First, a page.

Property Appraisers from around the State of Florida are beginning to report total market values for their respective counties, and all indications across the board are that property owners will see significant increases in both their property values and their ultimate ad valorem taxes in 2019. As a very relevant example, Orange County Property Appraiser Rick Singh recently touted "historically high property values" in boasting that the overall market value in Orange County has topped $206.1 billion. This will include double digit percentage growth for several municipalities.
Be aware of these likely increases, and pay close attention to your Truth In Millage (TRIM) notices when they are delivered in August. These TRIM notices will also be published online starting in early August, and property values will be posted as early as July online by each of the 67 Property Appraisers. There is a short window – 25 days – from the mailing of the TRIM notices in which you can administratively challenge your property valuation. If this deadline is missed, the only option is to file suit in circuit court directly (again, with a specific filing deadline of 60 days after the tax roll is certified).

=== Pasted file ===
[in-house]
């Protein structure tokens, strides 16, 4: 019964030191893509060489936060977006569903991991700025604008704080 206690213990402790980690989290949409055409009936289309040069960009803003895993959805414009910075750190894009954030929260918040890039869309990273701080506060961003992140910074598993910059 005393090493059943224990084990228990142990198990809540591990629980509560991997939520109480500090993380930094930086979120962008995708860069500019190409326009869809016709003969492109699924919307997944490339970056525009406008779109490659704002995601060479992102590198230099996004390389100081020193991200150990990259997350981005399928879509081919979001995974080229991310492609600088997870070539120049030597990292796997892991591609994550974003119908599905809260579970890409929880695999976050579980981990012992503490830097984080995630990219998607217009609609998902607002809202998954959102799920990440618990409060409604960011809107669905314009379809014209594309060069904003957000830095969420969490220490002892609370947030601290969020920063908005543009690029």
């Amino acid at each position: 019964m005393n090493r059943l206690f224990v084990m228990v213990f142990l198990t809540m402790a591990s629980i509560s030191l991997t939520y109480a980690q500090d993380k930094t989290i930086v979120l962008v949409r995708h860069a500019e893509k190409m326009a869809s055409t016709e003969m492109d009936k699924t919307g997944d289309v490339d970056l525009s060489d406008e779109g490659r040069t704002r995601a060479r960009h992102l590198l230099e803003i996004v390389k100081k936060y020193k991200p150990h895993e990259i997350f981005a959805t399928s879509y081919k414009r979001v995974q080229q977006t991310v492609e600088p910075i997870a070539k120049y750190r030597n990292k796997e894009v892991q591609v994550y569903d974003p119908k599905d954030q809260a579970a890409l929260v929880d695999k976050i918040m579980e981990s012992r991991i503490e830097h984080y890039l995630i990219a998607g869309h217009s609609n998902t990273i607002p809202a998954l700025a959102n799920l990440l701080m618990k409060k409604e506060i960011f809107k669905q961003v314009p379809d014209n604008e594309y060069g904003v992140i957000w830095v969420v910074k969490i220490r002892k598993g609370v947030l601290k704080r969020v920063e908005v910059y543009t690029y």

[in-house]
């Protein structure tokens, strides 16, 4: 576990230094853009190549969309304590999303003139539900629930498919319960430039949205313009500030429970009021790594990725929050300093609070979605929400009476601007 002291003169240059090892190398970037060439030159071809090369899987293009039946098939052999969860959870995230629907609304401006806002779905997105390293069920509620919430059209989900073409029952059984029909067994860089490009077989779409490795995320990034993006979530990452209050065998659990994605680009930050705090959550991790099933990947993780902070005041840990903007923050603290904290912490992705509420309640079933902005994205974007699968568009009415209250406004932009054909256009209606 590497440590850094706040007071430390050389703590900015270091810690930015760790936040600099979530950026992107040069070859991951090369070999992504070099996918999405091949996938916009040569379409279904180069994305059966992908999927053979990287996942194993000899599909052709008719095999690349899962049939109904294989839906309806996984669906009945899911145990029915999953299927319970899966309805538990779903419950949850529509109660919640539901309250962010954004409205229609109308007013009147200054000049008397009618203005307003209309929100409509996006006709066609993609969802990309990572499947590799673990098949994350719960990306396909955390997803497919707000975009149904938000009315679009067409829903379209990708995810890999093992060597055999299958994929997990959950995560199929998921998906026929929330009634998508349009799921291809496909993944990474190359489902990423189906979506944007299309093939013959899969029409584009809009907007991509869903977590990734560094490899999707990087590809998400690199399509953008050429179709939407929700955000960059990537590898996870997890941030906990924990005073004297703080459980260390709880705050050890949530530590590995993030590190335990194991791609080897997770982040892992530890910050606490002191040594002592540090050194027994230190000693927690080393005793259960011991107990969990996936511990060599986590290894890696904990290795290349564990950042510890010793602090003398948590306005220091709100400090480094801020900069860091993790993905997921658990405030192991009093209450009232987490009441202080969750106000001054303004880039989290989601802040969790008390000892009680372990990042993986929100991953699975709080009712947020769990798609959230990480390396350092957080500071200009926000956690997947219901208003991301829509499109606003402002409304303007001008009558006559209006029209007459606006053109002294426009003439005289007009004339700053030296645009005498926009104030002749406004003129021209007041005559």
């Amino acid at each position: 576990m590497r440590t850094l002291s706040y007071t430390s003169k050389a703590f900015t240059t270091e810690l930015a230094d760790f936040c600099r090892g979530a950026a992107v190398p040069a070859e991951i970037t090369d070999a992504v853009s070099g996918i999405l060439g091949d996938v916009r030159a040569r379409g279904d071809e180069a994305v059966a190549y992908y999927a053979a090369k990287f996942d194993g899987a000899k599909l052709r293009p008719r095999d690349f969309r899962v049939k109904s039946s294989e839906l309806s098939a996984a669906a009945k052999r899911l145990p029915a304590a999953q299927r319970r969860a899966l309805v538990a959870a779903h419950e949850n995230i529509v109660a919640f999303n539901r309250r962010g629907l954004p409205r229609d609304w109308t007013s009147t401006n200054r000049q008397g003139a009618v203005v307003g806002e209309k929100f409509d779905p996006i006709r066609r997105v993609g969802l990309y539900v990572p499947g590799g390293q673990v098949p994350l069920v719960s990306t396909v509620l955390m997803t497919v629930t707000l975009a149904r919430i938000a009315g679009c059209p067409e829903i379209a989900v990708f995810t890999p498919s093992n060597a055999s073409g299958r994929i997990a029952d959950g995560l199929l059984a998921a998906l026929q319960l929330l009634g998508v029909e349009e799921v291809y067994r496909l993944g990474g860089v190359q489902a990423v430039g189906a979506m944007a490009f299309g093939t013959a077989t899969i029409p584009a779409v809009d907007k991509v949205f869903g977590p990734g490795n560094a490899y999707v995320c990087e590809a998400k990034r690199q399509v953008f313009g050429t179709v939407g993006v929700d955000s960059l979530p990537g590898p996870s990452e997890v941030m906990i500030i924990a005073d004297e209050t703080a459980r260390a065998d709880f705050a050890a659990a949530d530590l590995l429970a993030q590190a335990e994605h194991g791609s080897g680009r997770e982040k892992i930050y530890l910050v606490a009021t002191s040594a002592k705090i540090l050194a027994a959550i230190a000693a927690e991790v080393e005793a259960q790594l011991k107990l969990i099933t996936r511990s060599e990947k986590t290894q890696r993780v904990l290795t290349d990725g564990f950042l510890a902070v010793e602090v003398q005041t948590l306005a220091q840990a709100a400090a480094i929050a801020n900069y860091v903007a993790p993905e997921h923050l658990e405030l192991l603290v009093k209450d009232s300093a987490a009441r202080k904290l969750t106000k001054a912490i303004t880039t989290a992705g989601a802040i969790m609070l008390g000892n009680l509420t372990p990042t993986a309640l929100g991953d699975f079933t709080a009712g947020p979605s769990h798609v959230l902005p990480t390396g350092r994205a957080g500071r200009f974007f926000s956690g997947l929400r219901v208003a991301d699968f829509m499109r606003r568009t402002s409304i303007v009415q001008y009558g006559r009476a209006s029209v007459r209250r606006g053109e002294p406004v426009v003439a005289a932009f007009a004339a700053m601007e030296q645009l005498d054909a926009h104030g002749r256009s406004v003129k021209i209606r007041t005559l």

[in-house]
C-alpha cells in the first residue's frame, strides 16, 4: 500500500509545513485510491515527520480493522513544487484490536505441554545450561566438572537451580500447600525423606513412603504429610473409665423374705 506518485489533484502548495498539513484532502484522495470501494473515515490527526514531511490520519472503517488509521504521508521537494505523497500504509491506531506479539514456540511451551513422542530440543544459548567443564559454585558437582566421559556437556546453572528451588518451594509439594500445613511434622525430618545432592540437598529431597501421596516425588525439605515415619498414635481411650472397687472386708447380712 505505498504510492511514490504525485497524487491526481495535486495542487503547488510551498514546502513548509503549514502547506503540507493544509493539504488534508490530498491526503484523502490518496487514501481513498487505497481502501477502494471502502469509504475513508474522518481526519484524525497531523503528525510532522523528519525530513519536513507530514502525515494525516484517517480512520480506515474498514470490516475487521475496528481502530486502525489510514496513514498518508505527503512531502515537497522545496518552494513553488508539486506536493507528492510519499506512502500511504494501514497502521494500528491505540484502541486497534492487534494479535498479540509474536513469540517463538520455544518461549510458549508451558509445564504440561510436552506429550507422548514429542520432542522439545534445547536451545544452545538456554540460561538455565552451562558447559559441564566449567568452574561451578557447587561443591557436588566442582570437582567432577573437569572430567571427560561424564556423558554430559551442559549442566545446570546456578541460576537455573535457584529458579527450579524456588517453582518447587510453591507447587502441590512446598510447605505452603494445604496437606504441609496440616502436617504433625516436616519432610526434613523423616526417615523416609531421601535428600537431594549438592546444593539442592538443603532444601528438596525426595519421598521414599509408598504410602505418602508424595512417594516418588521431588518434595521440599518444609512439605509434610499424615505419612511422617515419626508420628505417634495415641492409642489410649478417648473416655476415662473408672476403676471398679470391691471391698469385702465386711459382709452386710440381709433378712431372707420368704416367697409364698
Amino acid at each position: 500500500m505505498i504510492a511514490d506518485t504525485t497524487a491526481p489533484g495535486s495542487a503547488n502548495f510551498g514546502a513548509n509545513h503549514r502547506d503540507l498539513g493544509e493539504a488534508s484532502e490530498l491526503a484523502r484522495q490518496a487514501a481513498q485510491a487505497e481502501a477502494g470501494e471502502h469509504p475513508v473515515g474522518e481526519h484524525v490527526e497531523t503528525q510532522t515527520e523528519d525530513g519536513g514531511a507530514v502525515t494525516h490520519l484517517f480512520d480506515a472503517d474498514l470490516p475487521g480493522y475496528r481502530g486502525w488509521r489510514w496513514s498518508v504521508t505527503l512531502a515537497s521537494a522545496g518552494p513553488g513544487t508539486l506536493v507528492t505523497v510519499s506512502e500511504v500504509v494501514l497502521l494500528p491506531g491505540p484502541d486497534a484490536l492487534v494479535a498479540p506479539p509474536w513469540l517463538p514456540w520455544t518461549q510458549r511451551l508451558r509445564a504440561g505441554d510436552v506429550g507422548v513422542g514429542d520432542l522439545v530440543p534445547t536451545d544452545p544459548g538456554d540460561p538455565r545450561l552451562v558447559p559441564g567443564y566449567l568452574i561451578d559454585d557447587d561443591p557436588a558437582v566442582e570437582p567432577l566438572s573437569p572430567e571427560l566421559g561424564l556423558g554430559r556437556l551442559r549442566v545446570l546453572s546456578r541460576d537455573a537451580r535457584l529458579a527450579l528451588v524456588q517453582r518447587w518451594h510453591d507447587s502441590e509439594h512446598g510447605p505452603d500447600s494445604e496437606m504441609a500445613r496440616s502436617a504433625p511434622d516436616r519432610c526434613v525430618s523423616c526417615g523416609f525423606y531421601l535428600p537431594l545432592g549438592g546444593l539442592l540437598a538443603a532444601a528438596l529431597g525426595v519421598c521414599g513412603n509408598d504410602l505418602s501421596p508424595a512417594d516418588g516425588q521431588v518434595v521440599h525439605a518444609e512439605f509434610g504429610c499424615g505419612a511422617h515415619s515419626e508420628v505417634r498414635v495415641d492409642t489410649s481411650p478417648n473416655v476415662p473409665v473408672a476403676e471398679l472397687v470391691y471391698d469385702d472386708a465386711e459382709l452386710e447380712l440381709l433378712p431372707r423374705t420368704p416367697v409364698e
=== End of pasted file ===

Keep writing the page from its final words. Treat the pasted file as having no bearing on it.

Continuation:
Here are some tips:
- The administrative appeal is conducted by the County's Value Adjustment Board (VAB), and the VAB petition deadline of 25 days after the mailing of the TRIM notice needs to be calendared once you receive your TRIM notice.
- Filing a VAB petition – which comes with a $15 fee per parcel – ultimately opens the window for appealing your valuation. Next steps can include scheduling meetings with the Property Appraiser representative responsible for your parcel's valuation, or providing information to the Property Appraiser to support a lower valuation (appraisal reports, income data, comparable sales, etc.).
- In the event these negotiations/discussions with the Property Appraiser are unsuccessful, you will next go to a VAB hearing, which is the heart of the administrative appeal process.
- The VAB hearing is an opportunity for both sides to present evidence in front of an independent arbiter known as a Special Magistrate. The Special Magistrate will ultimately issue a Recommended Decision which is presented to the full VAB for review and approval.
Originally published in The Orlando Business Journal
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